Kristin Aunan is a climate scientist addressing the impacts on human health and wellbeing of environmental hazards
Her main research interest is how exposure to heat and air pollution affects human health in different parts of the world and what are viable and equitable interventions to avoid these effects, be it through mitigation or adaptation. She was among the pioneers on research into the air pollution co-benefits of climate change mitigation, with a particular focus on health co-benefits opportunities in emerging economies. She has led several research expeditions to study air pollution exposure among rural and urban populations in China. She is currently the Coordinator of several international interdisciplinary projects on the health effects of climate change in the EU and beyond
- Dr.scient. (Chemistry), University of Oslo 1998
- Cand. scient. (biology), University of Oslo 1987
- 08/2014–08/2016: Professor II at Dept. of Culture Studies and Oriental Languages (IKOS), UiO
- 01/2008–12/2015: Professor II, Department of Chemistry, University of Oslo
The oldest source of air pollution still prevails
Twenty-two years into the twenty-first century, the oldest source of air pollution still prevails. Despite the many policies implemented by national governments and promoted by global bodies, solid fuel remains by far the dominant fuel used for cooking in most low and middle-income countries of South Asia and Africa, while solid fuel (both biomass and coal) is used for heating in much of East and Central Europe and Northern China.
Climate impacts internationally | Health
New report from Lancet Countdown highlights increasing impacts of climate change on people’s health and wellbeing
Climate change is undermining every dimension of global health monitored, states the most recent Lancet Countdown report that is tracking the connection between health and climate change.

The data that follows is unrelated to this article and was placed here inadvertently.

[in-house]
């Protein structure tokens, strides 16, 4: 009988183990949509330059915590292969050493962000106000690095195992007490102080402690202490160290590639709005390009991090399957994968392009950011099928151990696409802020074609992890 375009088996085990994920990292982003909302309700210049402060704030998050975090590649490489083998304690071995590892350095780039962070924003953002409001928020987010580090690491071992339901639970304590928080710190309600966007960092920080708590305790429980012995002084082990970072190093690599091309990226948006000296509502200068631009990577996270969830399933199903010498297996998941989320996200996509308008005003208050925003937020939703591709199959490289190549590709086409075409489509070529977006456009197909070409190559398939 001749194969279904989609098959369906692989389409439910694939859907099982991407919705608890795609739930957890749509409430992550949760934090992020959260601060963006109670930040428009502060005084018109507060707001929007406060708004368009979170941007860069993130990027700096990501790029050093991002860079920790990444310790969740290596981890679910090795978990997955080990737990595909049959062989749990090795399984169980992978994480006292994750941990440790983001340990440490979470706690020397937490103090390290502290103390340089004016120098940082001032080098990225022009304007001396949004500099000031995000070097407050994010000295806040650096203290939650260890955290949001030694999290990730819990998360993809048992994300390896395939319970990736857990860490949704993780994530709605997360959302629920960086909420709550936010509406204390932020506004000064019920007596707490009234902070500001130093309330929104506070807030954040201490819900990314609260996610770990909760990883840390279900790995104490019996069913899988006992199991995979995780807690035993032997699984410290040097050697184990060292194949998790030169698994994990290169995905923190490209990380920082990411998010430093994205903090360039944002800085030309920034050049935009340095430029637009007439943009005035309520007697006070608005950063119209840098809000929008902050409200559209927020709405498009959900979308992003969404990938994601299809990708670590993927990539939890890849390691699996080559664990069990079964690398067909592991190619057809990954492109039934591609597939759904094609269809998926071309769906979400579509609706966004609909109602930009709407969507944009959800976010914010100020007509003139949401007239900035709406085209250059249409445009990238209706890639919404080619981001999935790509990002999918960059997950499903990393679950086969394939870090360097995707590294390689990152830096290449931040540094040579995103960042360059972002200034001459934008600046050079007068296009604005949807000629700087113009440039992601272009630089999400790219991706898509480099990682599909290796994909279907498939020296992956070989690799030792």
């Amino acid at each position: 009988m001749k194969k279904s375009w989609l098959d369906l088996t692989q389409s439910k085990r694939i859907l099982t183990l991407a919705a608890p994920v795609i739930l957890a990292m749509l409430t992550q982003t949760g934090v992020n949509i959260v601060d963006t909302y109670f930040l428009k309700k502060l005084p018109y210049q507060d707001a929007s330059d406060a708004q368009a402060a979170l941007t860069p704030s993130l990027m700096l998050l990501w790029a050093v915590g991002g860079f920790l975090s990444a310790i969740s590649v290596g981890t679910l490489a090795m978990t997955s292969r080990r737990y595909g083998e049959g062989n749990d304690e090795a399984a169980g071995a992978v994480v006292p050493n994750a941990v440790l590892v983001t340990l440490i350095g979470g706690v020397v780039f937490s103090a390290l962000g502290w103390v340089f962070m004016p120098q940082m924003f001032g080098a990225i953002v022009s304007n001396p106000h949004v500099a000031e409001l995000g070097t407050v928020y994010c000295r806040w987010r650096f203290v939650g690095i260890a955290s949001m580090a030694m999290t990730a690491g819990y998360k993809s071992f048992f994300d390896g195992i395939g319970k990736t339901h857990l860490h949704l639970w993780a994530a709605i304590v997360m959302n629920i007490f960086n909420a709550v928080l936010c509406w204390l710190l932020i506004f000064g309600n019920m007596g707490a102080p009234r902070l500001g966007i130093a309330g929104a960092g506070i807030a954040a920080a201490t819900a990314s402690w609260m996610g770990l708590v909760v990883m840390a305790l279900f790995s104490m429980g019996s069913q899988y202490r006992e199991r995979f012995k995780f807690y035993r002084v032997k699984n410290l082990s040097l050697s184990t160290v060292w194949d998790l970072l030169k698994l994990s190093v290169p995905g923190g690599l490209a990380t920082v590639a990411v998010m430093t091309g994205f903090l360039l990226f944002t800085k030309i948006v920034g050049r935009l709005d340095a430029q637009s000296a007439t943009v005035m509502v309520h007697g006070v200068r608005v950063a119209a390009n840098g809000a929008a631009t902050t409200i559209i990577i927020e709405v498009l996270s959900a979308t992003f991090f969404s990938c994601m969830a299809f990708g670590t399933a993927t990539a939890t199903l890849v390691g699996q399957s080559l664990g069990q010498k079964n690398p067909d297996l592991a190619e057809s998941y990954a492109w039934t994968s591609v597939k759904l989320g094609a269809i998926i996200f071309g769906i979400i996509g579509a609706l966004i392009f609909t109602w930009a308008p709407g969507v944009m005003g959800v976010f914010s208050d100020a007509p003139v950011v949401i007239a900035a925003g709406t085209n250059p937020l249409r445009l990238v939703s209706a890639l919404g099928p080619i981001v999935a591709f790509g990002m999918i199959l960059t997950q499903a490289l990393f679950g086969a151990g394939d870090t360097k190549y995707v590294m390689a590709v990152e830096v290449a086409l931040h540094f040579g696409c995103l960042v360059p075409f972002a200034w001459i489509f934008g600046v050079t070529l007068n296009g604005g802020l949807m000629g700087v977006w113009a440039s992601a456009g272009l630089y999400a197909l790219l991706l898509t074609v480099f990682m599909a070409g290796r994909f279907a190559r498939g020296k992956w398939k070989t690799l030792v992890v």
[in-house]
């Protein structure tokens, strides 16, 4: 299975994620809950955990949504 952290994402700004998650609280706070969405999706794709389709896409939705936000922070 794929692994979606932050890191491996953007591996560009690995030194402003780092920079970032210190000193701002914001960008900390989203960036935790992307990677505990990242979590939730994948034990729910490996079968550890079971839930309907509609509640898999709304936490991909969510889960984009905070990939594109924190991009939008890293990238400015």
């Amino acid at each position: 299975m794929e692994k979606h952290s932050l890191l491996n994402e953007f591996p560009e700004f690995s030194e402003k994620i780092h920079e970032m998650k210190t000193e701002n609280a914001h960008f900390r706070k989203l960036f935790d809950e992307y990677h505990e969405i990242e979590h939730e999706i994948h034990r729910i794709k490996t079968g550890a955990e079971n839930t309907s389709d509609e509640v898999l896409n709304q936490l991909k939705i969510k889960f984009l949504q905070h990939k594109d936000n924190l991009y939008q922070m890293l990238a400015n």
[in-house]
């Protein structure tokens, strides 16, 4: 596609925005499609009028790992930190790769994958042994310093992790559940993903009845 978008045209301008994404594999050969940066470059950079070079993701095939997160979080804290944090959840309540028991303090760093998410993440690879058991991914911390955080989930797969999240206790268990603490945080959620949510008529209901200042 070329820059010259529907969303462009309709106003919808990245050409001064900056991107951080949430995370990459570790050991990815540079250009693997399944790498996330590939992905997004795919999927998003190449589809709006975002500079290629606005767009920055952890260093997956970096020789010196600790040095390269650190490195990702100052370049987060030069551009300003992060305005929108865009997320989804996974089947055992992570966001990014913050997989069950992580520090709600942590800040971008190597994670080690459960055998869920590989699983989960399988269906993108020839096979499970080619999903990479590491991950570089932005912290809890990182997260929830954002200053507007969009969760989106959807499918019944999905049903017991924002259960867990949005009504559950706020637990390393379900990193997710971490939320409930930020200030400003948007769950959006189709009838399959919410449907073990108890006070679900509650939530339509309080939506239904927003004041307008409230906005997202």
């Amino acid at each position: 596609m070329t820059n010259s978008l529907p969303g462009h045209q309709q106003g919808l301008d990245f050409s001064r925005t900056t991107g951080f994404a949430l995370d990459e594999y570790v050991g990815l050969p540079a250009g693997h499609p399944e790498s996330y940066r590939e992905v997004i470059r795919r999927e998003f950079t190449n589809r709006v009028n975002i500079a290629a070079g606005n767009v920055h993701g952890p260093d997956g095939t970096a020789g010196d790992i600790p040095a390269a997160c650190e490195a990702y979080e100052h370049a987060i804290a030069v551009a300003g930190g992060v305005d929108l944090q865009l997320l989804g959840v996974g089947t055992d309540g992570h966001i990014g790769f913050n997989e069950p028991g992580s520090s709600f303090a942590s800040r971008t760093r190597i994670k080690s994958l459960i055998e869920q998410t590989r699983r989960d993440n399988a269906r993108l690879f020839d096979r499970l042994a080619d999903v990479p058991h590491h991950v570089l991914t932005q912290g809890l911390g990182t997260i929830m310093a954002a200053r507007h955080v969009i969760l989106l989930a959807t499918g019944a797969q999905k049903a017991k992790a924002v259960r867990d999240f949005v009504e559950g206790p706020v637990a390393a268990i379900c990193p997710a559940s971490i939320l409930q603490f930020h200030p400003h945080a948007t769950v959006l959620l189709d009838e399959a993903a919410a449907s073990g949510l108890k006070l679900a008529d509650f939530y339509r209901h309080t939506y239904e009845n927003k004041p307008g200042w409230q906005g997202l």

Climate impacts internationally | Adaptation | Air pollution | Heat waves | Health | Extreme weather
Human health and social development under threat by extreme heat and air pollution
Extreme heat and high levels of air pollution create a major and immediate threat to human health. How should climate research respond?
Luftforurensning | Ekstremvær | Heat waves
Heatwaves hit the most vulnerable hardest
Climate change is increasingly impacting people's health all over the world. As heatwaves become hotter and more frequent, the most vulnerable suffer the most.
Adaptation | Climate impacts internationally | Temperature changes | Heat waves | Health | Extreme weather
ChiNorBC - Chinese-Norwegian Project on Emission, Impact, and Control Policy for Black Carbon and its Co-benefits in Northern China
This project will help enhance the knowledge base for and support the development of a strategy for BC/OC co-control in China.
Adaptation | Health | Emission scenarios | Carbon emissions globally
ENBEL: Connecting health and climate change research
Climate change is according to the WHO the greatest threat to human health in the 21st century. By bringing together leaders in climate change and health research the CICERO-coordinated Horizon 2020 project ENBEL will contribute with knowledge and policy advice on climate change and health links.
Climate impacts internationally | Air pollution | Heat waves | Health | Extreme weather
Embodying Climate Change (EmCliC) - transdiciplinary research on urban overheating
EmCliC is a three-year research project that brings together social anthropology, sociology, climate science, epidemiology, atmospheric physics and novel technology, to understand and demonstrate how people experience climate change on a daily basis.
Climate impacts internationally | Adaptation | Temperature changes | Heat waves | Health | Climate risk
Quantifying health risks from heat and air pollution (HEATCOST)
HEATCOST will quantify health risks attributable to heat and air pollution (with a particular focus on air pollution from wildfires) in main world regions under selected climate scenarios and socioeconomic pathways.
Climate impacts internationally | Adaptation | Temperature changes | Air pollution | Heat waves | Health
4CImpacts - Universal Energy Access: Clean cooking and climate change impacts
Lack of access to clean cooking technology is the single largest environmental risk factor for disease and disability in countries relying on traditional biomass fuels for household energy due to household air pollution.
Adaptation | Air pollution | Health
Increasing temperatures and heat waves due to climate change, combined with air pollution, constitute major health risks, and could cause an increase in cardiovascular and respiratory diseases across Europe. EXHAUSTION (Exposure to heat and air pollution in Europe – cardiopulmonary impacts and benefits of mitigation and adaptation) aims to quantify the changes in cardiopulmonary mortality and morbidity due to extreme heat and air pollution (including from wildfires) under selected climate scenarios.
EXHAUSTION has its own project website at EXHAUSTION.EU
Health | Air pollution | Heat waves